Micro-nanoplastics in carotid atheromas: Dioxins and Toxoplasma gondii are an additional matter of concern!

The higher risk of a composite end point of myocardial infarction, stroke, or death among patients carrying micro-nanoplastics (MNPs) in carotid artery plaques, compared with subjects showing no evidence of MNPs in the aforementioned atheromatous lesions, is of relevant concern (1).

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Nevertheless, alongside the objective limitations of this study, the authors correctly state it does not prove causality, provided that a composite of cardiovascular disease (CVD) or death outcomes could be alternatively explained by the potential exposure to other noxae throughout the patient's life (1). Within this challenging context, which could also benefit from the use of "ad hoc" animal models (2), I wonder if the investigators took into adequate account the proven capability of MNPs to act as powerful "attractors and concentrators" for several environmentally persistent pollutants including dioxins and for a number of microbial pathogens like Toxoplasma gondii (3). As a matter of fact, while dioxin exposure has been linked to CVD mortality (4), T. gondii infection may be also associated with myocarditis, constrictive pericarditis, pericardial effusion, arrhythmias (both atrial and ventricular) and congestive/acute heart failure (5).
As a concluding remark, an integrated, multidisciplinary, holistic and One Health-based approach would be highly recommendable when dealing with the human and animal health effects of MNPs, thereby taking into adequate account their exceedingly growing contamination of global land, sea and ocean ecosystems.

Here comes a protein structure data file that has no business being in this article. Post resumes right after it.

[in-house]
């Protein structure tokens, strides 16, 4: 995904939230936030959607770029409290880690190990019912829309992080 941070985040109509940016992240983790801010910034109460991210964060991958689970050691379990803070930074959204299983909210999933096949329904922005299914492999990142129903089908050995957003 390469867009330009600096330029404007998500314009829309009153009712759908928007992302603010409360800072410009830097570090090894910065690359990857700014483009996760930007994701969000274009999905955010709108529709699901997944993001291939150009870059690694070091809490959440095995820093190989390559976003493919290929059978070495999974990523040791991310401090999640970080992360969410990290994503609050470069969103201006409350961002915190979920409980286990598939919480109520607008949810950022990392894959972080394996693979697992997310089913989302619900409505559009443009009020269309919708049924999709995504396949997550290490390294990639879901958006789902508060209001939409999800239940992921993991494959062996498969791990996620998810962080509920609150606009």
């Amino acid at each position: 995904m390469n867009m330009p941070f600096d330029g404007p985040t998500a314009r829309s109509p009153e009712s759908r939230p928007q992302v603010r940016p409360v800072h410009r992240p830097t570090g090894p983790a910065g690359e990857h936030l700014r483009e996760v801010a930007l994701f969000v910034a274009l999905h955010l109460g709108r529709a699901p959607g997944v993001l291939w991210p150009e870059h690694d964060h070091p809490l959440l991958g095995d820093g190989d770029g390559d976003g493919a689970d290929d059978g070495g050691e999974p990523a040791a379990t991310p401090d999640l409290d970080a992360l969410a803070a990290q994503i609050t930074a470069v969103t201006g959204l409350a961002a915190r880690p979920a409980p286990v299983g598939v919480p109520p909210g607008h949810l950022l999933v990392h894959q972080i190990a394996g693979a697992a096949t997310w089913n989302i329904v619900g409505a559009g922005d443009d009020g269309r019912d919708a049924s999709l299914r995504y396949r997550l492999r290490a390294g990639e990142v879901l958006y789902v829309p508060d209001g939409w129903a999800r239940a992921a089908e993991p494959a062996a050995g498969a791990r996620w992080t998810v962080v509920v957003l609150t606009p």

1) Marfella, R., et al. (2024). Microplastics and nanoplastics in atheromas and cardiovascular events. N. Engl. J. Med. 390: 900-910.
DOI: 10.1056/NEJMoa2309822.

2) Getz, G.S., Reardon, C.A. (2012). Animal models of atherosclerosis. Arterioscler. Thromb. Vasc. Biol. 32: 1104-1115.
DOI: 10.1161/ATVBAHA.111.237693.

3) Di Guardo, G. (2023). Flood-associated, land-to-sea pathogens' transfer: A One Health perspective. Pathogens 12(11): 1348.
DOI: 10.3390/pathogens12111348.

4) Humblet, O., Birnbaum, L., Rimm, E., Mittleman, M.A., Hauser, R. (2008). Dioxins and cardiovascular disease mortality. Environ. Health Perspect. 116: 1443-1448.
DOI: 10.1289/ehp.11579.

5) Alvarado-Esquivel, C., et al. (2016). Association between Toxoplasma gondii exposure and heart disease: A case-control study. J. Clin. Med. Res. 8: 402-409.
DOI: 10.14740/jocmr2525w.

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